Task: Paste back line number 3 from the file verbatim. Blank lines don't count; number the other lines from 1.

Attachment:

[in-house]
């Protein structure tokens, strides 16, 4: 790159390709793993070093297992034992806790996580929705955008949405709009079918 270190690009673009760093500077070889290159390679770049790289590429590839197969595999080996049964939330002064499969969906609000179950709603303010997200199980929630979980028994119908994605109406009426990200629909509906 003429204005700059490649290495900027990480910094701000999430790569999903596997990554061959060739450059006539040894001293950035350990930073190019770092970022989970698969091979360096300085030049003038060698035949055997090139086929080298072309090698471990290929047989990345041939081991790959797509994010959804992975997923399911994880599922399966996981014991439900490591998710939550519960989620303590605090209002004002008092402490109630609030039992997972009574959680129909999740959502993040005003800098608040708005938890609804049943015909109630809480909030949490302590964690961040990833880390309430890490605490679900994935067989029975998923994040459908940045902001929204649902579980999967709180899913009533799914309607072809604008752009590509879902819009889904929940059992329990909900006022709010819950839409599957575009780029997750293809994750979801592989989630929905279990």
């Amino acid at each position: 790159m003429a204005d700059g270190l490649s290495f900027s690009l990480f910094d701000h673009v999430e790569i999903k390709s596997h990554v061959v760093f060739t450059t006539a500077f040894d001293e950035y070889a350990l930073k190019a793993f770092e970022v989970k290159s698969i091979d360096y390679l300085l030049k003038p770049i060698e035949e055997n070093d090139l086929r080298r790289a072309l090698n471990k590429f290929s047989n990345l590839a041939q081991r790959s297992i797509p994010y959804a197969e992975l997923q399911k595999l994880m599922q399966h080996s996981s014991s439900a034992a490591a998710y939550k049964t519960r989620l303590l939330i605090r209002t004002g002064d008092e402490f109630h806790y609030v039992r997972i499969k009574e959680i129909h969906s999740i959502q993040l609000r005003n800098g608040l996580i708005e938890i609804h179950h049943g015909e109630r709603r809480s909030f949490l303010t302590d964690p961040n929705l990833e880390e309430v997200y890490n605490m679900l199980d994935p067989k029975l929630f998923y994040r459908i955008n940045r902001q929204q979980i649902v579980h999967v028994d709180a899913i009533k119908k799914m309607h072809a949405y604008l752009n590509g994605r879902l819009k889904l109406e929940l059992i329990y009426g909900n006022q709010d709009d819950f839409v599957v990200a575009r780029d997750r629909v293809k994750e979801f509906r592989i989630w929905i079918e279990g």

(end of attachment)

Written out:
């Amino acid at each position: 790159m003429a204005d700059g270190l490649s290495f900027s690009l990480f910094d701000h673009v999430e790569i999903k390709s596997h990554v061959v760093f060739t450059t006539a500077f040894d001293e950035y070889a350990l930073k190019a793993f770092e970022v989970k290159s698969i091979d360096y390679l300085l030049k003038p770049i060698e035949e055997n070093d090139l086929r080298r790289a072309l090698n471990k590429f290929s047989n990345l590839a041939q081991r790959s297992i797509p994010y959804a197969e992975l997923q399911k595999l994880m599922q399966h080996s996981s014991s439900a034992a490591a998710y939550k049964t519960r989620l303590l939330i605090r209002t004002g002064d008092e402490f109630h806790y609030v039992r997972i499969k009574e959680i129909h969906s999740i959502q993040l609000r005003n800098g608040l996580i708005e938890i609804h179950h049943g015909e109630r709603r809480s909030f949490l303010t302590d964690p961040n929705l990833e880390e309430v997200y890490n605490m679900l199980d994935p067989k029975l929630f998923y994040r459908i955008n940045r902001q929204q979980i649902v579980h999967v028994d709180a899913i009533k119908k799914m309607h072809a949405y604008l752009n590509g994605r879902l819009k889904l109406e929940l059992i329990y009426g909900n006022q709010d709009d819950f839409v599957v990200a575009r780029d997750r629909v293809k994750e979801f509906r592989i989630w929905i079918e279990g």